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From Wikipedia, the free encyclopedia

The Latin noun alumnus means "foster son" or "pupil" and is derived from the verb alere "to nourish". B Pictured: Lorado Taft's Alma Mater in Illinois.
The Latin noun alumnus means "foster son" or "pupil" and is derived from the verb alere "to nourish". B Pictured: Lorado Taft's Alma Mater in Illinois.

An alumnus (Latin pronunciation: [aˈlʊmnʊs]; masculine) or an alumna ([aˈlʊmna]; feminine) of a college, university, or other school is a former student who has either attended or graduated in some fashion from the institution. The word is Latin and simply means student. The plural is alumni [aˈlʊmniː] for men and mixed groups and alumnae [aˈlʊmnae̯] for women. The term is not synonymous with "graduate"; one can be an alumnus without graduating (Burt Reynolds, alumnus but not graduate of Florida State, is an example). The term is sometimes used to refer to a former employee or member of an organization, contributor, or inmate.[1][2][3]

Etymology

The Latin noun alumnus means "foster son" or "pupil". It is derived from PIE *h₂el- (grow, nourish), and is closely related to the Latin verb alo "to nourish".[4] Separate, but from the same root, is the adjective almus "nourishing", found in the phrase Alma Mater, a title for a person's home university.

In Latin, alumnus is a legal term (Roman law) to describe a child placed in fosterage.[5] According to John Boswell, the word "is nowhere defined in relation to status, privilege, or obligation."[6] Citing the research of Henri Leclercq, Teresa Nani, and Beryl Rawson, who studied the many inscriptions about alumni, Boswell concluded that it referred to exposed children who were taken into a household where they were "regarded as somewhere between an heir and a slave, partaking in different ways of both categories." Despite the warmth of feelings between the parent and child, "an alumnus might be treated both as a beloved child and as a household servant."[7]

Usage

An alumnus or alumna is a former student and most often a graduate of an educational institution (school, college, university).[8] According to the United States Department of Education, the term alumnae is used in conjunction with either women's colleges[9] or a female group of students. The term alumni is used in conjunction with either men's colleges, a male group of students, or a mixed group of students:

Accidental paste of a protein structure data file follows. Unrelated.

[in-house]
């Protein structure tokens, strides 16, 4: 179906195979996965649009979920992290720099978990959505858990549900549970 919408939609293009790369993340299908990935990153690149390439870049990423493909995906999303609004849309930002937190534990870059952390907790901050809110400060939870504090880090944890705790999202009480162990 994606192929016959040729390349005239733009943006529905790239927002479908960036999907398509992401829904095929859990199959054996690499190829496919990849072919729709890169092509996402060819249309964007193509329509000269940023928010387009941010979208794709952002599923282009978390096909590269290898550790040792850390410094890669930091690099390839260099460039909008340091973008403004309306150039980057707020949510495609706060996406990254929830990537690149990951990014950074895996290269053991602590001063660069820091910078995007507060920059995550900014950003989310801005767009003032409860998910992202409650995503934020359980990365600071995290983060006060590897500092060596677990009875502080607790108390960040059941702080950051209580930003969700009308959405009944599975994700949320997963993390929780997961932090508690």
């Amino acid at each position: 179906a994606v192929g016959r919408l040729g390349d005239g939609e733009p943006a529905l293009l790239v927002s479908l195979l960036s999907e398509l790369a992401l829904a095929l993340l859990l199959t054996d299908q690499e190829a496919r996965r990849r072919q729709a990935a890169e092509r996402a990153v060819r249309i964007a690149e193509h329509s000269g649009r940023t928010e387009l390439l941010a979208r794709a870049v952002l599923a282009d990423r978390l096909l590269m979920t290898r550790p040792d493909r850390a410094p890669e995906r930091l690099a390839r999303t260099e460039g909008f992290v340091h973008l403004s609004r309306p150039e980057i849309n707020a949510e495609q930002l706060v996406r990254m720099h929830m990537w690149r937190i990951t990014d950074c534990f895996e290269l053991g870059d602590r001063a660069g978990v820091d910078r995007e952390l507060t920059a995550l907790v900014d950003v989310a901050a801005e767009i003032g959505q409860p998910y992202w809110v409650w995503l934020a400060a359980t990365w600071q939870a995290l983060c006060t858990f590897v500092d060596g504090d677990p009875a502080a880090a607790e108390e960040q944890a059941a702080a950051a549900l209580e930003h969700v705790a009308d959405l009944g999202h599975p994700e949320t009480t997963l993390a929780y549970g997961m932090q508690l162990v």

In accordance with the rules of grammar governing the inflexion of nouns in the Romance languages, the masculine plural alumni is correctly used for groups composed of both sexes: the alumni of Princeton University.[10]

The term is sometimes informally shortened to "alum" (optional plural "alums").[11]

Alumni reunions are popular events at many institutions. They are usually organized by alumni associations and are often social occasions for fundraising.

See also

References

  1. ^ "The State Of Corporate Alumni : 2017 Survey Results". EnterpriseAlumni - Large Organization Alumni & Retiree Management. 2017-10-02. Retrieved 2018-10-29.
  2. ^ "Alumni – Definition from the Free Merriam Webster Dictionary". Merriam-webster.com. 2010-08-13. Retrieved 2011-02-15. 1: A person who has attended or has graduated from a particular school, college, or university. 2: a person who is a former member, employee, contributor, or inmate
  3. ^ "Alumnus – definition of alumnus by Macmillan dictionary". Macmillandictionary.com. Retrieved 2011-02-15. Someone who was a student at a particular school, college, or university
  4. ^ Merriam-Webster: alumnus...
  5. ^ For example, Digest 40, 2, 14
  6. ^ Boswell 1988, pp. 116.
  7. ^ Boswell 1988, pp. 117–119.
  8. ^ The American Heritage Dictionary of the English Language
  9. ^ "Archived: Women's Colleges in the United States: History, Issues, and Challenges". Ed.gov. Archived from the original on 2006-08-15. Retrieved 2011-02-15.
  10. ^ "alumni – Definitions from Dictionary.com". Dictionary.reference.com. Retrieved 2011-02-15.
  11. ^ "alum." Dictionary.com Unabridged (v 1.0.1). Based on the Random House Unabridged Dictionary, © Random House, Inc. 2006. 1 December 2006. Dictionary.com http://dictionary.reference.com/browse/alum

Bibliography

  • Boswell, John (1988). The Kindness of Strangers:The Abandonment of Children in Western Europe from Late Antiquity to the Renaissance. New York: Pantheon. ISBN 9780226067124.

External links

  • The dictionary definition of alumnus at Wiktionary
This page was last edited on 18 February 2021, at 19:33
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